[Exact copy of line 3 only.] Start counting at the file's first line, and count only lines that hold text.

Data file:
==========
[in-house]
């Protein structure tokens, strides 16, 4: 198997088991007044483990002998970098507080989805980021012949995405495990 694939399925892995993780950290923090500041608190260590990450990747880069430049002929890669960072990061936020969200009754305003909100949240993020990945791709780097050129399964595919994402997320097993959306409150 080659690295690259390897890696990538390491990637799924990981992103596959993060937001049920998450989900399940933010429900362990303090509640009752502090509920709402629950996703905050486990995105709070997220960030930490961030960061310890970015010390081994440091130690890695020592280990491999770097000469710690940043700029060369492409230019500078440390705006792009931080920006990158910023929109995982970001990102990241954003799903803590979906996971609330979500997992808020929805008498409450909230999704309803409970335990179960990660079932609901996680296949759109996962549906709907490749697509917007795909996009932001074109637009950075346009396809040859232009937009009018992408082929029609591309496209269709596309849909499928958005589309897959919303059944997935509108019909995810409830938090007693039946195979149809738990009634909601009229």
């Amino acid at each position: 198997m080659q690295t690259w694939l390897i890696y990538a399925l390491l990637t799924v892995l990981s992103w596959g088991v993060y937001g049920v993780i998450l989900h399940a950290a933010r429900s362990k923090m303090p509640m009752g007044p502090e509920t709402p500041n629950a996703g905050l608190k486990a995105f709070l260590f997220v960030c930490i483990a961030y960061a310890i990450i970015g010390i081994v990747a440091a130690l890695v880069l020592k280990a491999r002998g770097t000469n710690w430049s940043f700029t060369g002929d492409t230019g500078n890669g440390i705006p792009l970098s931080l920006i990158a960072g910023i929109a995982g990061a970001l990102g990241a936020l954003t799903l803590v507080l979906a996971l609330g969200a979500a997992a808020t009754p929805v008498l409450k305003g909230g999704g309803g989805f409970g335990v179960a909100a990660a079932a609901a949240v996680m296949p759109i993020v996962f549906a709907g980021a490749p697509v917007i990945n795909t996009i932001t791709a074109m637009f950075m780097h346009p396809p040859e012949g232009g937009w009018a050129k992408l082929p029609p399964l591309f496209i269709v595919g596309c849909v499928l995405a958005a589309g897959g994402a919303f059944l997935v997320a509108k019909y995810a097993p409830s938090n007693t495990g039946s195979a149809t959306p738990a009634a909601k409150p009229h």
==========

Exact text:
């Amino acid at each position: 198997m080659q690295t690259w694939l390897i890696y990538a399925l390491l990637t799924v892995l990981s992103w596959g088991v993060y937001g049920v993780i998450l989900h399940a950290a933010r429900s362990k923090m303090p509640m009752g007044p502090e509920t709402p500041n629950a996703g905050l608190k486990a995105f709070l260590f997220v960030c930490i483990a961030y960061a310890i990450i970015g010390i081994v990747a440091a130690l890695v880069l020592k280990a491999r002998g770097t000469n710690w430049s940043f700029t060369g002929d492409t230019g500078n890669g440390i705006p792009l970098s931080l920006i990158a960072g910023i929109a995982g990061a970001l990102g990241a936020l954003t799903l803590v507080l979906a996971l609330g969200a979500a997992a808020t009754p929805v008498l409450k305003g909230g999704g309803g989805f409970g335990v179960a909100a990660a079932a609901a949240v996680m296949p759109i993020v996962f549906a709907g980021a490749p697509v917007i990945n795909t996009i932001t791709a074109m637009f950075m780097h346009p396809p040859e012949g232009g937009w009018a050129k992408l082929p029609p399964l591309f496209i269709v595919g596309c849909v499928l995405a958005a589309g897959g994402a919303f059944l997935v997320a509108k019909y995810a097993p409830s938090n007693t495990g039946s195979a149809t959306p738990a009634a909601k409150p009229h």